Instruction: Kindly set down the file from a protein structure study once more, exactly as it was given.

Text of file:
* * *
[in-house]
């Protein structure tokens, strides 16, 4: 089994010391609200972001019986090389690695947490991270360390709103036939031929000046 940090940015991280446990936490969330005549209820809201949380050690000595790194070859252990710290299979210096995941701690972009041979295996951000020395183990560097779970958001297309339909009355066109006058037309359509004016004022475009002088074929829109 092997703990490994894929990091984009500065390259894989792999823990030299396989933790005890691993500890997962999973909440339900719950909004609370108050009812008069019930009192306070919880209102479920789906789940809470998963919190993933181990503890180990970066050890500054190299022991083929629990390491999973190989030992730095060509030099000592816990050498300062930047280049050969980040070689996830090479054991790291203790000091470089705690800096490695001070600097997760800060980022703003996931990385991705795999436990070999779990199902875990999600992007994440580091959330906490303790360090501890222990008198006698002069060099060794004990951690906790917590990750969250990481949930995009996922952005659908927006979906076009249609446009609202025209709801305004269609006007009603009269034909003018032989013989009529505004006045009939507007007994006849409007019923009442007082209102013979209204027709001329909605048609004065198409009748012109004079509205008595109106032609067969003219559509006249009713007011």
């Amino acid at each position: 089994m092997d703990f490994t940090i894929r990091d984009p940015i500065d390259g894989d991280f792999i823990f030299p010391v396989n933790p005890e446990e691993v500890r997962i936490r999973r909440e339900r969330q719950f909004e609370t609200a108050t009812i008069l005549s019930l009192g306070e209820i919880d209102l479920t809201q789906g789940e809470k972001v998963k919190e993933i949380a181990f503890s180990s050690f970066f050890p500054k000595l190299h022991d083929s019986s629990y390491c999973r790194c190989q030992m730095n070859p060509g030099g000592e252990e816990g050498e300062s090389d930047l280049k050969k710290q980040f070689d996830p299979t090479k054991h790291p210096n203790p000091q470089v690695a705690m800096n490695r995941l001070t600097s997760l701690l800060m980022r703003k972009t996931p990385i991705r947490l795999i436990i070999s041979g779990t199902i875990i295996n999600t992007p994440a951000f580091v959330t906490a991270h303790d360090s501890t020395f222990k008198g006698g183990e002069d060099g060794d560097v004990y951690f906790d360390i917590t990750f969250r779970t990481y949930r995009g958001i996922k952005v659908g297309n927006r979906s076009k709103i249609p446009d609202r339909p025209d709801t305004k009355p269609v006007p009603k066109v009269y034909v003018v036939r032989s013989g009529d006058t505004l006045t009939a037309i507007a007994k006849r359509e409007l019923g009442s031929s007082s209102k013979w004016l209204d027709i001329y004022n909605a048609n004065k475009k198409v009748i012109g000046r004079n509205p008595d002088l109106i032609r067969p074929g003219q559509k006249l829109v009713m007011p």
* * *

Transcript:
[in-house]
């Protein structure tokens, strides 16, 4: 089994010391609200972001019986090389690695947490991270360390709103036939031929000046 940090940015991280446990936490969330005549209820809201949380050690000595790194070859252990710290299979210096995941701690972009041979295996951000020395183990560097779970958001297309339909009355066109006058037309359509004016004022475009002088074929829109 092997703990490994894929990091984009500065390259894989792999823990030299396989933790005890691993500890997962999973909440339900719950909004609370108050009812008069019930009192306070919880209102479920789906789940809470998963919190993933181990503890180990970066050890500054190299022991083929629990390491999973190989030992730095060509030099000592816990050498300062930047280049050969980040070689996830090479054991790291203790000091470089705690800096490695001070600097997760800060980022703003996931990385991705795999436990070999779990199902875990999600992007994440580091959330906490303790360090501890222990008198006698002069060099060794004990951690906790917590990750969250990481949930995009996922952005659908927006979906076009249609446009609202025209709801305004269609006007009603009269034909003018032989013989009529505004006045009939507007007994006849409007019923009442007082209102013979209204027709001329909605048609004065198409009748012109004079509205008595109106032609067969003219559509006249009713007011």
């Amino acid at each position: 089994m092997d703990f490994t940090i894929r990091d984009p940015i500065d390259g894989d991280f792999i823990f030299p010391v396989n933790p005890e446990e691993v500890r997962i936490r999973r909440e339900r969330q719950f909004e609370t609200a108050t009812i008069l005549s019930l009192g306070e209820i919880d209102l479920t809201q789906g789940e809470k972001v998963k919190e993933i949380a181990f503890s180990s050690f970066f050890p500054k000595l190299h022991d083929s019986s629990y390491c999973r790194c190989q030992m730095n070859p060509g030099g000592e252990e816990g050498e300062s090389d930047l280049k050969k710290q980040f070689d996830p299979t090479k054991h790291p210096n203790p000091q470089v690695a705690m800096n490695r995941l001070t600097s997760l701690l800060m980022r703003k972009t996931p990385i991705r947490l795999i436990i070999s041979g779990t199902i875990i295996n999600t992007p994440a951000f580091v959330t906490a991270h303790d360090s501890t020395f222990k008198g006698g183990e002069d060099g060794d560097v004990y951690f906790d360390i917590t990750f969250r779970t990481y949930r995009g958001i996922k952005v659908g297309n927006r979906s076009k709103i249609p446009d609202r339909p025209d709801t305004k009355p269609v006007p009603k066109v009269y034909v003018v036939r032989s013989g009529d006058t505004l006045t009939a037309i507007a007994k006849r359509e409007l019923g009442s031929s007082s209102k013979w004016l209204d027709i001329y004022n909605a048609n004065k475009k198409v009748i012109g000046r004079n509205p008595d002088l109106i032609r067969p074929g003219q559509k006249l829109v009713m007011p």